·        66 Ephorates of Antiquities. They deal with the administrative work and the enforcement of the laws dealing with Cultural Heritage (permits for construction works, demands by citizens etc.), the organization and running of archaeological sites and museums, excavations and archaeological surveys, and archaeological scientific research.


·        106 museums and collections of pre-historic, classical and Byzantine antiquities (http://www.yppo.gr/5/g5171.jsp?obj_id=35556)


·        250 organized archaeological sites


·        19.000 declared archaeological sites and historical monuments (http://listedmonuments.culture.gr/search_declarations.php)


·        366 projects co-funded with the European Union, with a total budget of 498 million euros, that are the responsibility of the Archaeological Service


·        Hundreds of excavations that are currently in progress, either in the context of public works or as part of research projects (http://www.yppo.gr/5/g5110.jsp), expanding our knowledge of the ancient world.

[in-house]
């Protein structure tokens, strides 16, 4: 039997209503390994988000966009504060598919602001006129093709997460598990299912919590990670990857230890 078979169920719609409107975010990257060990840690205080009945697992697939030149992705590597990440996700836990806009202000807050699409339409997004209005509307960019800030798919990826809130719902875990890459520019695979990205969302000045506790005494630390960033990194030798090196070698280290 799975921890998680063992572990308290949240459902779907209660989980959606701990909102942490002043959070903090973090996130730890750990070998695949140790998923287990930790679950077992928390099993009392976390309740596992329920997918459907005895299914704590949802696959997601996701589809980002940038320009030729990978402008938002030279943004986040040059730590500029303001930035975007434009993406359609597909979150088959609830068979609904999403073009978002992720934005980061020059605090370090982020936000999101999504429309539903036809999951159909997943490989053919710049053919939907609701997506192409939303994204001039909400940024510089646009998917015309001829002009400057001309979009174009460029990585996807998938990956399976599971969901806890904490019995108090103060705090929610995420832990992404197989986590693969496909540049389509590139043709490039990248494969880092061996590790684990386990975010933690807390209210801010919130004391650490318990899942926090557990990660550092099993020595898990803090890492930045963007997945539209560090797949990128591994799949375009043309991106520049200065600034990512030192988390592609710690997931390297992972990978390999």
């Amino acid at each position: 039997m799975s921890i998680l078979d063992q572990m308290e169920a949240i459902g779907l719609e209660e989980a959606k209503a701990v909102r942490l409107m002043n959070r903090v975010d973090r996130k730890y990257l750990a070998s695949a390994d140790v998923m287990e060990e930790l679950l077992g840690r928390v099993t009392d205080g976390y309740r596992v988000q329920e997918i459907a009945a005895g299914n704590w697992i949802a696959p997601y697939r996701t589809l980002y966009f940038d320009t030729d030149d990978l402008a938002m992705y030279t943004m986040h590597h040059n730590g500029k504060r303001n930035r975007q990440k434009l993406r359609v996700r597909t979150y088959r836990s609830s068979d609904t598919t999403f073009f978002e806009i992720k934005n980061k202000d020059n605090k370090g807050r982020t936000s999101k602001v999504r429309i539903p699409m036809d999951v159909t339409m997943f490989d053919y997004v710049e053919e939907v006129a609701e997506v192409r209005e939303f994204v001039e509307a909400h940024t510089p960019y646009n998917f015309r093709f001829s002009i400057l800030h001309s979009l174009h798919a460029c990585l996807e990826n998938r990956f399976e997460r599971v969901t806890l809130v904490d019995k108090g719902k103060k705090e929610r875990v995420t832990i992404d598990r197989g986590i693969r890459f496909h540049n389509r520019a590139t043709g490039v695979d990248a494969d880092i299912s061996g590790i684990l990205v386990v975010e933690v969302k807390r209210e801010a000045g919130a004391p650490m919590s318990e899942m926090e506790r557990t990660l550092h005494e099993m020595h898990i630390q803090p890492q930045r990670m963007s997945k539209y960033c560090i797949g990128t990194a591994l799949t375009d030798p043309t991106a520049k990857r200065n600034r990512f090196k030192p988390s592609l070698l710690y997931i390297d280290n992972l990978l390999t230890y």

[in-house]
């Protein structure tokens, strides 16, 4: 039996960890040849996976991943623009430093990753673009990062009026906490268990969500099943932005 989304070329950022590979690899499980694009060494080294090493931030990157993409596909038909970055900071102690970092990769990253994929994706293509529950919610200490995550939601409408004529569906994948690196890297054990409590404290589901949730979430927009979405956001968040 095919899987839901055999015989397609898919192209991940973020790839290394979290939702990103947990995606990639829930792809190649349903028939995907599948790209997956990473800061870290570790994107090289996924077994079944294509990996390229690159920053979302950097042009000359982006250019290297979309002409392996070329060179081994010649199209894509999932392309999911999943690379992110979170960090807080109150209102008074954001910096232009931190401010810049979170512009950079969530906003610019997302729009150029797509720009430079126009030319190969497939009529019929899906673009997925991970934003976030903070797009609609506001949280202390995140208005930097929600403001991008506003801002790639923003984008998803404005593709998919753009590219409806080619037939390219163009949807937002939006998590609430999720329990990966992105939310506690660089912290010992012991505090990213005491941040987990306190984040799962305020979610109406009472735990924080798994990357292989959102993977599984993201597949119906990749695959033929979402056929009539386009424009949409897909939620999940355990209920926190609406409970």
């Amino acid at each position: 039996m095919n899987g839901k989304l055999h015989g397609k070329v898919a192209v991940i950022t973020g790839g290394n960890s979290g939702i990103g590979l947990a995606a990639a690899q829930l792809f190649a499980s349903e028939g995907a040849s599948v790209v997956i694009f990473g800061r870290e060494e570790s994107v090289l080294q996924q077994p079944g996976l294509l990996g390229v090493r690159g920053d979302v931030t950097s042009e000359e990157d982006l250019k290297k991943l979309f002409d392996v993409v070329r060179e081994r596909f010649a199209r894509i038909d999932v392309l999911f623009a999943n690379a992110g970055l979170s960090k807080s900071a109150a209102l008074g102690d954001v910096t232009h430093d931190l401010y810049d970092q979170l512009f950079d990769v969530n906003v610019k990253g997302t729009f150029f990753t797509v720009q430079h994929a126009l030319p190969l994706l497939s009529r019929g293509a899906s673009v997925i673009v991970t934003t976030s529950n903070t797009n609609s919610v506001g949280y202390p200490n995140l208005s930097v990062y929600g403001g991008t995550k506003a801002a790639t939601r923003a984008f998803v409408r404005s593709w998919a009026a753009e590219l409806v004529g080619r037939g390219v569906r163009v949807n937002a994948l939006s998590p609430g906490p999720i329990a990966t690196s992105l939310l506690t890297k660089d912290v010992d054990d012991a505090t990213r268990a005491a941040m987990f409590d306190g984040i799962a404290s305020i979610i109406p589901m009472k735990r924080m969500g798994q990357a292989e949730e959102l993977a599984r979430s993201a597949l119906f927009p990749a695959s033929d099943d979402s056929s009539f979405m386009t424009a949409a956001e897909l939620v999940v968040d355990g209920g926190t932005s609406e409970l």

All these are the responsibility of just
7000 employees of the Ministry of Culture and Tourism which include 950 archaeologists, civil servants, and 2000 guards and night-guards. Moreover, each year 3500 extra employees are hired on short term contracts.

In November 2011 10% of the total workforce of the Ministry of Culture, that represented the most experienced employees (with more than 33 years of experience) were forced to leave the service and retire, as part of plans to reduce the total number of public sector employees in Greece. Further personnel cuts would mean that the Ministry of Culture will be unable to cover even its basic needs.

The personnel of the Greek Archaeological Service for many decades have been working with poor means and limited funding
·        Funding for culture in Greece never exceeded 1% of the State budget